Perseid Meteor Shower. (Lots of time to sit and just gaze up and out into the universe)

Perseid Meteor Shower

Bulb mode, 27 sec f/4.0 ISO 3200 24mm.

 

Yes I’m running on just a few hours’ sleep after staying out till after 3:30am photographing the Perseid meteor shower. Although I captured many images with meteors it was not at all what I had hoped I would capture. A sky watcher did not have to look in any particular direction, I seen meteors from the east to the northwest. I also saw many straight up above my head. But with that said I wanted to capture an image with just a touch of landscape in it and I just could not get a really bright meteor in any of my captures.

I did not have to travel far to set up my camera, I put my gear in the car and drove up the hill to the back field on the farm where I live and I had a great view of the sky. I was on top of a hill and other than a silo I had a view of the whole sky. I set up about 10:30pm and after about twenty minutes of test shot and getting my setting correct I was firing away. I used a shutter release which I had programmed for a 27 second shutter opening. I know after about 28 seconds the stars will move enough to cause noticeable streaks in the image or “star trails” as most people would call them. However I did not want star trails on this night. I put the camera in Bulb mode and I varied my ISO and aperture depending on which lens I was using. My ISO range was 800 to 3200. It changed as the night went on.

Although I did not get a really nice image like I hoped I would get I did have a lot of fun. I have a Dodge Durango that is perfect for working out of the back of the vehicle. The back door opens upward and this keeps the night dew from settling directly on me. The camera on the other hand was getting dew after a few hours and that is easily handled by placing a towel over the camera. The lens did well for about 30 minutes and then I would switch out from the 24mm to the 50mm, keeping one lens warm and dry while the other is on camera worked great.

It was so nice to have a camera with a WiFi connection because after the camera was set and the shutter release turned on I could just sit and view the images coming in on my tablet. I had the music playing low and it was a very peaceful night. I was alone and that made it more peaceful. Lots of time to sit and just gaze up and out into the universe, something I have not done in a while. The last time I was able to just sit and gaze at the stars (no photography) was last November while I was on Ko Chang in the Gulf of Thailand. I had really bad jet lag and sat outside a few nights and gazed the stars and drifted away into thoughts about everything and anything while the nighttime sound of the jungle played in my head.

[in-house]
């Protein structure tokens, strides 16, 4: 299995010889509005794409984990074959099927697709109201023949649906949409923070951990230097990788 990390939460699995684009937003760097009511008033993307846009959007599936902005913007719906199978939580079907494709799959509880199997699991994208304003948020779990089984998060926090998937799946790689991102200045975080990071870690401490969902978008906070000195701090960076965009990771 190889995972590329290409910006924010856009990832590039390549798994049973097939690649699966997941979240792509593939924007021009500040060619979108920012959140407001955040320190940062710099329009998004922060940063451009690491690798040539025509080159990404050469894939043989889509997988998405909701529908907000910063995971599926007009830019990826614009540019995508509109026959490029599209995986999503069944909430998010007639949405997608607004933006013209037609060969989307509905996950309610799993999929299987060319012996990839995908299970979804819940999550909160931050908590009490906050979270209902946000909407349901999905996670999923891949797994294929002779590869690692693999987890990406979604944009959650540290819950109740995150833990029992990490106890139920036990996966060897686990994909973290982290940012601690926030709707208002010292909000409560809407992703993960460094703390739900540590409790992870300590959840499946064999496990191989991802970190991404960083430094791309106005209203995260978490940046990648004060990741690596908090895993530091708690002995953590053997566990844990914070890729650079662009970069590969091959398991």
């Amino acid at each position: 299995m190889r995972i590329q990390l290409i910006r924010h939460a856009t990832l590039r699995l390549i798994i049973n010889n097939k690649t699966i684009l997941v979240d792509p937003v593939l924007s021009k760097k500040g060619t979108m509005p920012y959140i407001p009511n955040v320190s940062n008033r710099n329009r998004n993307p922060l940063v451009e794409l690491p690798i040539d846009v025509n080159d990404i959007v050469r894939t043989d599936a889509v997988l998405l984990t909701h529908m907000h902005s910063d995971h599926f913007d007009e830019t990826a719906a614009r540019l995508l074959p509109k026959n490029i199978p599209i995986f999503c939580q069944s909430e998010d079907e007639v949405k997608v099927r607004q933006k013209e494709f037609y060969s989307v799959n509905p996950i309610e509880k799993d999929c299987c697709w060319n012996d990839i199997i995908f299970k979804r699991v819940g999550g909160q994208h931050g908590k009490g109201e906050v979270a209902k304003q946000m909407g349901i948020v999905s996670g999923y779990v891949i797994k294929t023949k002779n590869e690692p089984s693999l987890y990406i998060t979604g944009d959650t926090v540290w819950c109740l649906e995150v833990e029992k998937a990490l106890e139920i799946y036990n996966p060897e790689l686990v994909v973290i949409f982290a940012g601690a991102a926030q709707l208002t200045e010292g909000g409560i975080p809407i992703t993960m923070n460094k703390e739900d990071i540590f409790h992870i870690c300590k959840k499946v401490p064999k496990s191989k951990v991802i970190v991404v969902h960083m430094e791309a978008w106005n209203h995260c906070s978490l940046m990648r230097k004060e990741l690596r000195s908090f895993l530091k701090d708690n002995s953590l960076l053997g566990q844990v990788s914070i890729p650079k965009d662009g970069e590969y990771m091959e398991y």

So in the end I did capture one image that I liked enough to post. Looking to the northwest I captured this image at 3:07am using a 24-105mm lens. My camera was set to Bulb mode, 27 sec f/4.0 ISO 3200 24mm. My edit was made in Lightroom CC and just a touch of Photoshop to remove a dust spot and tone down the yellow lights rising up from the distant highway.

Thanks for reading and have a great day. J

Model vs Landscape (and then that leaves the rest of us stuck looking at a bunch of useless signs)

Covered Bridge-Edit

 

When shooting faces there are always blemishes that need editing, if you have read some of my previous posts you know my general rule is “if it wasn’t supposed to be there then remove it.” The ever so evil pimple that shows up on the model’s face the morning of the photo shoot or maybe the micro dots of mascara that falls from her lashes and I think most of all is the stray hair across the face as this is always happening. Now I must tell you I am constantly looking for these nemeses as I’m shooting, I will sometimes go right up to a model and literally dissect her face with my eyes and I’ll see nothing. Then somewhere between the snap of the shutter and the download to Lightroom all these horrible little gremlins sneaked into my photos… urrggg!!!